Today I’m writing from southern Missouri, in America’s Heartland, close to where the Ohio River collides with the Mississippi at the bottom of Illinois. Every day has been chilly, damp and dreary just as I expected.
I know this country. Decades ago at this same time of year, when I was 7 months pregnant my husband and I packed up and hauled a dozen horses and a half dozen truck and trailer loads full of belongings across the country to start over again right here in America’s “Heartland”. This is where he grew up and knowing that a grandma would be right down the street was reason enough for me to give it a try.
When we arrived we stayed with his parents in their home situated on his grandparents’ 40-acre farm. We took walks through the defunct pastures and down the tree-canopied defunct railway that bisected the property. He rigged horse stables and pens together in the weathered old barn and when the deep chill of winter finally broke I dug a vegetable patch in the barnyard.
The soil was damp and loamy, scented with decomposed manure’s soft pungency. Sunshiny yellow daffodils sprouted randomly at the barn wall’s circumference. The pastures greened with the spring warmth and tiny iridescent green leaves covered the old trees along the railway. Almost instantly spring had arrived in the Heartland.
I daydreamed about eating red ripe tomatoes and sweet peas off the vine as I worked the soil. I marked rows, dropped seeds and waited for my garden and me to give birth.
Away from the barn, we drove through the country to meet my husband’s friends, past old strip mines and woods suffocated with tangled vines and overgrown underbrush. We visited the horse trader whose mumbles about horse genealogies made the book of Genesis look like an adventure story. And the coon-hunter, who, in a slow monotone drawl—praised—his—fast—hunting—dogs—for—treein’—dat—dar—coon—n—keep—em—der—til—mornin’. (Sounds like some excitin’ hunting now don’t it?)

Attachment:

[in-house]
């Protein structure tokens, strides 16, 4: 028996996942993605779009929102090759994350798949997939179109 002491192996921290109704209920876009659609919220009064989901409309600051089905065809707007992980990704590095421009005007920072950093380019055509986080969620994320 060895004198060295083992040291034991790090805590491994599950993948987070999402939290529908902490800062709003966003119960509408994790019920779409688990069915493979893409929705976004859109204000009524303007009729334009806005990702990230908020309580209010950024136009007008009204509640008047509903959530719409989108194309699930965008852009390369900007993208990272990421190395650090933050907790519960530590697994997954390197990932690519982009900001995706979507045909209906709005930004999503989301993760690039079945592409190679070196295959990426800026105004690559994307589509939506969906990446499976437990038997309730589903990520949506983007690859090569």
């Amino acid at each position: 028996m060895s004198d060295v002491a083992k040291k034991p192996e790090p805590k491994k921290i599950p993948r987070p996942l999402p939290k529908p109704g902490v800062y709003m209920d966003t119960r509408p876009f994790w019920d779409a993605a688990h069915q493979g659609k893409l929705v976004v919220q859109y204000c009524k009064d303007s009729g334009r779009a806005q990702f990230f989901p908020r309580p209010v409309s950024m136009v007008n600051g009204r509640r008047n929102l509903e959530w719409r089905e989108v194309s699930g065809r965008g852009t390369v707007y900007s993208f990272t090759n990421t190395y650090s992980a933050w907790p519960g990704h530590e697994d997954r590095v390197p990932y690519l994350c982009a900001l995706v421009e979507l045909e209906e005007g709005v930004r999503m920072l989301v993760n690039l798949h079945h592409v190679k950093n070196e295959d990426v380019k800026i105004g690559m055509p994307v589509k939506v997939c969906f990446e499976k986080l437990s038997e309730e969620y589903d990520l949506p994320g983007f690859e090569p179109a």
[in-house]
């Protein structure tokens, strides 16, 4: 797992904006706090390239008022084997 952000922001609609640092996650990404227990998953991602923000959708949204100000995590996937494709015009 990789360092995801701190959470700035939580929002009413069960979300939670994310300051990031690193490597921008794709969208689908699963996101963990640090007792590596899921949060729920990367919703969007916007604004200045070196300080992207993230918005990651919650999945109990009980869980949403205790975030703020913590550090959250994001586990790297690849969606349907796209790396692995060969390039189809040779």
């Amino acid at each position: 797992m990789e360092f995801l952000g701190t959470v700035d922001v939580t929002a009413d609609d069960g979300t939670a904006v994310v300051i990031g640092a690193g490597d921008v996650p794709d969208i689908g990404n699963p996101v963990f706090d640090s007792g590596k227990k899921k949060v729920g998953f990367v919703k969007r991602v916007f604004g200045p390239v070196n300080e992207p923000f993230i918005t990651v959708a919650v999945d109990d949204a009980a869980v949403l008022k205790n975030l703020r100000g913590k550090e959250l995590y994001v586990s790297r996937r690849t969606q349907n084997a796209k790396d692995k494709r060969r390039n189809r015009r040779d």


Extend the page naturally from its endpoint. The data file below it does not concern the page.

But back at the barn there was more happening than either of these two men could have kept up with. Within hours green sprouts appeared on the garden’s surface. I mean, I’m here to tell ya, those seeds were barely in the ground long enough for that horse trader to get through even one mare’s lineage.
When night fell we nestled into our guest room and listened to the thunderstorms. Violent thunder. Winds. Cracks of lightning. Another thunderclap followed by a flash of lightning, again and again. And thick rain as if we were standing directly behind a waterfall. I feared for my fragile little garden greenlings.
In the morning I ran to the barn in and what do you think I saw? I swear those darn greenlings had grown an inch overnight. Stronger than I could have imagined. After pulling equally prolific weeds and feeding the horses we hopped in the truck and headed off for another day of visiting Heartland natives.
Again that evening rain storms moved through. The next morning, with ruler in hand, I’d surveyed my garden. Another inch on the tomatoes, green beans, peas and corn. Feathery stalks promised carrots within days, and lettuce would be on the table by the weekend. It was unbelievable, this life in the heartland. So lush and green and ready to grow that I dubbed it “the Jungle”.
Within weeks I was cradling my newborn, picking carrots and eating peas off the vine.* I could hardly wait for the tomatoes and corn to ripen to perfection and plate the combination for dinner. Oh how my mouth salivated just thinking about it.
But I was robbed. Literally. A heartland jungle Grinch snatched them right off the vine. Stole every last tomato from every last plant. Gone. Just like that. The peppers too, and most of the corn.
A few days later my dog disappeared.
I couldn’t believe it. I never expected such surreptitious acts, particularly in a place named Heartland.
After all that we took matters into our own hands. With a newborn in tow, we packed up and disappeared from the Heartland. It was not what we expected. But then again, starting over is like that. You never know what you’re going to get.
*If you get a chance to eat fresh peas off the vine, I suggest you do. Few finer treats exist on the planet.